When I was a child, my father encouraged my sister and I to learn the names of the seven signatories of the 1916 proclamation by heart: MacDonagh, MacDermott, Pearse, Connolly, Ceannt, Plunkett, Clarke. I can still remember them, somehow. One notable outing took us to a memorial service at Soloheadbeg, deep in the wild back roads of Tipperary, where Dan Breen’s fatal shots had once proclaimed the start of the Irish War of Independence. To my father’s disappointment, though, my sister and I never shared his reverence for these much-fabled republicans, but we did inherit his love of history – Romanov or Prussian, but history nonetheless. What’s nearest and most familiar is never exactly exotic, I guess, or at least not when you’re twelve.

I write all this just as a frenzy of 1916 commemoration fades, once again, into the ether. This year, we became interested again, though at times it has appeared as though we’re bumbling along to a song we don’t really know. This interest has certainly been profitable, as tourists flocked to commemorate its specific fatalism with us. The events of 1916, though, were born of artists and writers, specifically of a cultural revolution that grew towards the tail end of the nineteenth century. Inextricably linked with the activities of the Gaelic League, the 1916 rising can be seen as an attempt to differentiate from a coloniser on the basis of culture – above all else language – and to mark out a new shape to the world. In 2016 art and artists have in turn played a suitably involved role in its commemoration: from the language that informed EVA 2016’s curatorial theme (Still (the) Barbarians), to exhibitions by Mark O’Kelly at Project Arts Centre, Sabina Mac Mahon, and Brigid O’Gorman at the LAB, Simon Fujiwara at IMMA, to Alan Phelan’s film on Roger Casement at the Hugh Lane Gallery – to name just a few. Such artistic responses have, sometimes, levelled a critique at the state as it has come to pass, and its marked distance from those ideals affirmed in Pádraig Pearse’s proclamation. Nonetheless, it remains unclear whether such works and exhibitions would have arisen without this particularly statist push for remembrance, whether this be of a financial nature, or simply the provision of opportunities, ones that were painfully scarce to begin with. Furthermore, such funding remains artistically incompatible with a whole gamut of Irish artists, ones for whom the brief would only make opportunistic sense. However, it is worthwhile to remember that governmental arts funding was essentially cut so as to allow for this commemoration to take place. [1] The question is: Was it worth it?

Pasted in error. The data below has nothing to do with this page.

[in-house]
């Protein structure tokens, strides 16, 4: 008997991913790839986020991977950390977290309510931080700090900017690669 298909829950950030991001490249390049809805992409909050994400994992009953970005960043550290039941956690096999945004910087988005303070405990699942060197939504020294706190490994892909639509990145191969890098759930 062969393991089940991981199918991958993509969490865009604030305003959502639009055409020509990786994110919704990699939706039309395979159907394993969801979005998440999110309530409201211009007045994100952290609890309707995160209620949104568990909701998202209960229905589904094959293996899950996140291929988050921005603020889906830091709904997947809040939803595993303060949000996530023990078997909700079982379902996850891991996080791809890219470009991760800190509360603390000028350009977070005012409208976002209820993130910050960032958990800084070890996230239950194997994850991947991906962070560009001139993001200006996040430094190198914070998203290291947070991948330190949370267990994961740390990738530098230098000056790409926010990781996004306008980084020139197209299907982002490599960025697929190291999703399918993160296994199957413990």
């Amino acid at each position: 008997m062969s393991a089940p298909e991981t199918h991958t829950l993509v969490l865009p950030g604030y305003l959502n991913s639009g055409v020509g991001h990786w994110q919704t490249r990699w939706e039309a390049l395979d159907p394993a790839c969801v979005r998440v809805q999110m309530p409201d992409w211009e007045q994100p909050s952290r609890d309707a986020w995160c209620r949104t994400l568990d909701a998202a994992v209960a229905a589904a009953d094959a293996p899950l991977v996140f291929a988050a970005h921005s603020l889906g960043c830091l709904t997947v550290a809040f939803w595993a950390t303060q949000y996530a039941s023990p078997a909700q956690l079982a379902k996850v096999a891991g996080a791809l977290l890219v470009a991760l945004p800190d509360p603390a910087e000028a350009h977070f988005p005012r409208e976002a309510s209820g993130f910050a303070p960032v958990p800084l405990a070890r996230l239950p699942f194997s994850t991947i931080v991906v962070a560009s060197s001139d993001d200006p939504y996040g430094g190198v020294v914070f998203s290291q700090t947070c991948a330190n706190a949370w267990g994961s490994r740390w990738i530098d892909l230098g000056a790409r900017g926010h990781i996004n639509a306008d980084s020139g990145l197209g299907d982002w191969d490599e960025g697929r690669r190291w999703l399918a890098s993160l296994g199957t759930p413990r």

All the signs point to no as I write in the wake of a very incongruous development: namely, the eradication of a dedicated arts department in government. Subsumed into the rather unwieldy and unfeasibly broad ‘Department of Regional Development, Rural Affairs, Arts and the Gaeltacht’ in an already-symbolic year, the symbolism of such a decision speaks yards. By this, the place of art is quite literally downgraded, in an act of transparency, which no one appreciates. This tendency, too, has its natural counterpoint in the ever-diminishing physical spaces of art and its production. Taken together, these two tendencies threaten both the symbolic and literal centrality of art. In this centenary year, the status of art – and heritage, bizarrely – looks to be suffering more than ever.

The metaphorical or symbolic significance of art, of course, cannot survive untethered, like some strange phantom-like, collective wet dream. Instead, art needs money, it needs real places and chains of production that will allow it to renew and endure. If not a space at the cabinet table, then art needs the means to inhabit other safeguarded ones, particularly the studios, artist-run spaces, and other critical sites that have, make no mistake, suffered in direct proportion to the extent to which the Irish economy has ‘recovered’, post–2008. In this, and the previous government’s haste to heal corporate Ireland, art has become an afterthought. So much so, at this point, that such a stance appears scarcely concealed.